Has your dog ever stared raptly at the television, appearing to watch every second of a sitcom or commercial? Well, there’s evidence that they may actually understand some of what’s happening on the screen. Whether they bark at a personal injury commercial that includes a growling tiger or they seem to track the antics of another dog in a movie, your dog can perceive images on television and actually understand what they are seeing.
Sense of Sight Nearly as Strong as Sense of Smell
Dogs are known for their superior sense of smell. It’s why bloodhounds are used to detect drugs or find missing people. But, a 2013 study proved that a dog’s sense of sight is nearly as good as their sense of smell. In the experiment, dogs were able to visually recognize images of other dogs even when they were mixed with images of humans. Certainly, a dog’s scent wasn’t on the images, so the test subjects were clearly using only their sense of sight.
However, dogs see things much more quickly than humans do. That is to say, their brain registers the image faster, which means they would perceive the image of a dog on an older television as flickering instead of static. It would appear to them as an old 1920’s movie because the frames move so slowly to them. Dogs also see only yellow and blue colors, so their perceptions of the images would be extremely different from the full-color images that humans see.
Television for Dogs
The realization that television programs and commercials that feature other dogs has led to the development of an HDTV channel just for dogs. Appropriately named DogTV, this channel features various modes for different doggy situations that owners may need help with at home.
There is a calm mode, which depicts dogs in relaxing situations such as in the middle of a field; a stimulation mode, with images of dogs in exciting situations (surfing anyone?), and an exposure mode, that shows dogs responding to commands and uses sounds like the doorbell ringing to get pets used to these noises.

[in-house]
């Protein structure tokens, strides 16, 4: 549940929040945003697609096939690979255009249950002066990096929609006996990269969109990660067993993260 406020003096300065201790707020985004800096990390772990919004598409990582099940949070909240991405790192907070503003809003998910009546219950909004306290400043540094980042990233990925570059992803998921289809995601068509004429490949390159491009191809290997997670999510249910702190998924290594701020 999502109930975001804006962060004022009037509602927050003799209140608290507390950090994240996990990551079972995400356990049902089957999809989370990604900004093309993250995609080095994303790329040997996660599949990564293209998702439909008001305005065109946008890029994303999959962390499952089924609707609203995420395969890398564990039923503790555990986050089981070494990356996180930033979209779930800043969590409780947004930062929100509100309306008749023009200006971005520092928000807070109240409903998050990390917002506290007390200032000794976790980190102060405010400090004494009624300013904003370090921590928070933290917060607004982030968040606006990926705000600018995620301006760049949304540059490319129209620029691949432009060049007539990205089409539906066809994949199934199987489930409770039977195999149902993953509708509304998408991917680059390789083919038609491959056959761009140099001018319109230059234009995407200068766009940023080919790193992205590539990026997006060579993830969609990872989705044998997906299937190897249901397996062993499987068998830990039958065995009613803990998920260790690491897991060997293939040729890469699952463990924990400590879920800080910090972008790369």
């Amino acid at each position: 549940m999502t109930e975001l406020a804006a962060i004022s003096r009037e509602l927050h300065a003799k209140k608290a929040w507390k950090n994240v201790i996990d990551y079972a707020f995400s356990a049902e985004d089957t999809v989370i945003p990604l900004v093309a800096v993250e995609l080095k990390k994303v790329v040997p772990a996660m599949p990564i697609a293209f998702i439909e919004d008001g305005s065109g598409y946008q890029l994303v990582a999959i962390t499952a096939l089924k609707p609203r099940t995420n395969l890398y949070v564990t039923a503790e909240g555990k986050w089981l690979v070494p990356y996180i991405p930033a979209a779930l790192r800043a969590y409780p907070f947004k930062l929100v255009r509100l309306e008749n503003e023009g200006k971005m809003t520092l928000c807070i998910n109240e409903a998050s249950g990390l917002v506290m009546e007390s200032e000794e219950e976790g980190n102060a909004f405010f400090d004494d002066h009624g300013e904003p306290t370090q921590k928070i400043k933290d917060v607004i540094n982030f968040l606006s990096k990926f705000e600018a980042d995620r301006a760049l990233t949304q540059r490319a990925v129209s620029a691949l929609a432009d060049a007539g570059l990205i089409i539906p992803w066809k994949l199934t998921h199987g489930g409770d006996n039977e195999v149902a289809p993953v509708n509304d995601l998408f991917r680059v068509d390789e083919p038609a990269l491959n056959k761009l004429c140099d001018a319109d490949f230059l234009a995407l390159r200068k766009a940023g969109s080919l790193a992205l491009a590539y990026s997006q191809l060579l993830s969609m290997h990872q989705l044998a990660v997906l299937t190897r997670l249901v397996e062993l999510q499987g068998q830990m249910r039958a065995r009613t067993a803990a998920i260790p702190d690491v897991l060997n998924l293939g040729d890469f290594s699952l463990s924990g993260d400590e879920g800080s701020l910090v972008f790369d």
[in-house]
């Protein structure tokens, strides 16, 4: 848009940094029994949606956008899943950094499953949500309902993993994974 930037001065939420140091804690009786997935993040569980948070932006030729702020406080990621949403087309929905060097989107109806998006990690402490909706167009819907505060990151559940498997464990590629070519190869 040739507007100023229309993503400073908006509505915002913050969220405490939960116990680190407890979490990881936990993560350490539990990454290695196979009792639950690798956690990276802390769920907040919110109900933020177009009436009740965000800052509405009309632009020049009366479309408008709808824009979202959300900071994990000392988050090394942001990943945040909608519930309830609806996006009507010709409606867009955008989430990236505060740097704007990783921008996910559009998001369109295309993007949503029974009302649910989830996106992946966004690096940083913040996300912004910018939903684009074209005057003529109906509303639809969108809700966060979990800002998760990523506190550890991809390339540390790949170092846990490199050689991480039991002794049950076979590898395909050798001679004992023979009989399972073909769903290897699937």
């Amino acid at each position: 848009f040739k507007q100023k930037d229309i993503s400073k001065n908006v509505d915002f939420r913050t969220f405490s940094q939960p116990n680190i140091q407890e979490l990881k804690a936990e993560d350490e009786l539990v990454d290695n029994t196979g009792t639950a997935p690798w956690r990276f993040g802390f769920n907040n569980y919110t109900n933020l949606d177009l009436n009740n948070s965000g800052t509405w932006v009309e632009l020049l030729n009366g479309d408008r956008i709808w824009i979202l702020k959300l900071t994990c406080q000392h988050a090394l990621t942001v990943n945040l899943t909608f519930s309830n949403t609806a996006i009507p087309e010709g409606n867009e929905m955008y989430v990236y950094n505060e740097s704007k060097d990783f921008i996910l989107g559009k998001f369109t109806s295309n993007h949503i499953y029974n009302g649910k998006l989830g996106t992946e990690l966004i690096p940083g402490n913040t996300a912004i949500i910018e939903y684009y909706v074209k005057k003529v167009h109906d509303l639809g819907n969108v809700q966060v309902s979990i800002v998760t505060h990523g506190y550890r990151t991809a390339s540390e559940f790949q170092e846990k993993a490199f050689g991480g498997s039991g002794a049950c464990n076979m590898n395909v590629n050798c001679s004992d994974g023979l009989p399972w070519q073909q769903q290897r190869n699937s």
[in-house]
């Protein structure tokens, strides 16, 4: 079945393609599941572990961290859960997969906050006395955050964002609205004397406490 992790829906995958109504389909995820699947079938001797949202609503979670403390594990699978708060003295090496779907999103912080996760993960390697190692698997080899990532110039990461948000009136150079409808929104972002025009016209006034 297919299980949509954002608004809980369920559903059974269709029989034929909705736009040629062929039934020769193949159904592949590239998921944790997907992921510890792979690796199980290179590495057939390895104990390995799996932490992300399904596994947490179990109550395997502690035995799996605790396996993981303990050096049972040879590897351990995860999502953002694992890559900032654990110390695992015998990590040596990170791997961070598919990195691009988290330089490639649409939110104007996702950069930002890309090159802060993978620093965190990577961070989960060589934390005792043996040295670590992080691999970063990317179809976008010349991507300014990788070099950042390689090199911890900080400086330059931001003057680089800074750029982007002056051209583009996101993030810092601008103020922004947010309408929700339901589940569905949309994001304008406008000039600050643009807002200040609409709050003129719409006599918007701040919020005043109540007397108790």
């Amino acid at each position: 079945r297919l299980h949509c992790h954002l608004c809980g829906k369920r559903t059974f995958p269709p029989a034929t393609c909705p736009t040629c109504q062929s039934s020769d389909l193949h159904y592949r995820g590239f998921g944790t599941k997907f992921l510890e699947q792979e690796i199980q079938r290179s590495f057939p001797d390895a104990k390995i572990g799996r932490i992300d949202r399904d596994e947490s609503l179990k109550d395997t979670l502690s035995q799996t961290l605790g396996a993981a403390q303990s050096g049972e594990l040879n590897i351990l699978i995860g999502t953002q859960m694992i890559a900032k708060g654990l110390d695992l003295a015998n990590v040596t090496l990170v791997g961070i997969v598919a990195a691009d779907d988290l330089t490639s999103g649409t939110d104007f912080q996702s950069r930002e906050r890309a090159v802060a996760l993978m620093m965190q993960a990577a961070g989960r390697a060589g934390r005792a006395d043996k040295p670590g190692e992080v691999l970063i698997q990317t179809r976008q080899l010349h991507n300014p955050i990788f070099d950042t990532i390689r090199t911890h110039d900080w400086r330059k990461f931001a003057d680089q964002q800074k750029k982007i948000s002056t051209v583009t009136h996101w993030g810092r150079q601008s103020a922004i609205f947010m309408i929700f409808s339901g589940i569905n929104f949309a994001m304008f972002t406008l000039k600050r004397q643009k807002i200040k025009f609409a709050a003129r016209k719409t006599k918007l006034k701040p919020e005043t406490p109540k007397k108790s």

Different Dogs, Different Reactions
Of course, not all dogs respond to the television in the same way, or at all. Dogs are just as different from each other as humans are and these differences extend to how they react to certain stimuli. Some dogs get extremely worked up when they hear another dog barking on TV, so much so that they might run behind it to see where the dog is. But, other dogs don’t even raise their head when a dog starts barking in a commercial and can even tell the difference between a TV dog bark and a real one.
A dog’s breed may also affect how they respond to the television. Hounds are primarily driven by scent and may not react to images nearly as much as a herding dog, a breed that is highly dependent on its visual acuity to round up wayward cows or sheep.
Dogs don’t spend nearly as much time in front of a television as many humans do, but it’s clear that they may enjoy it from time to time, especially if another furry friend is on the screen.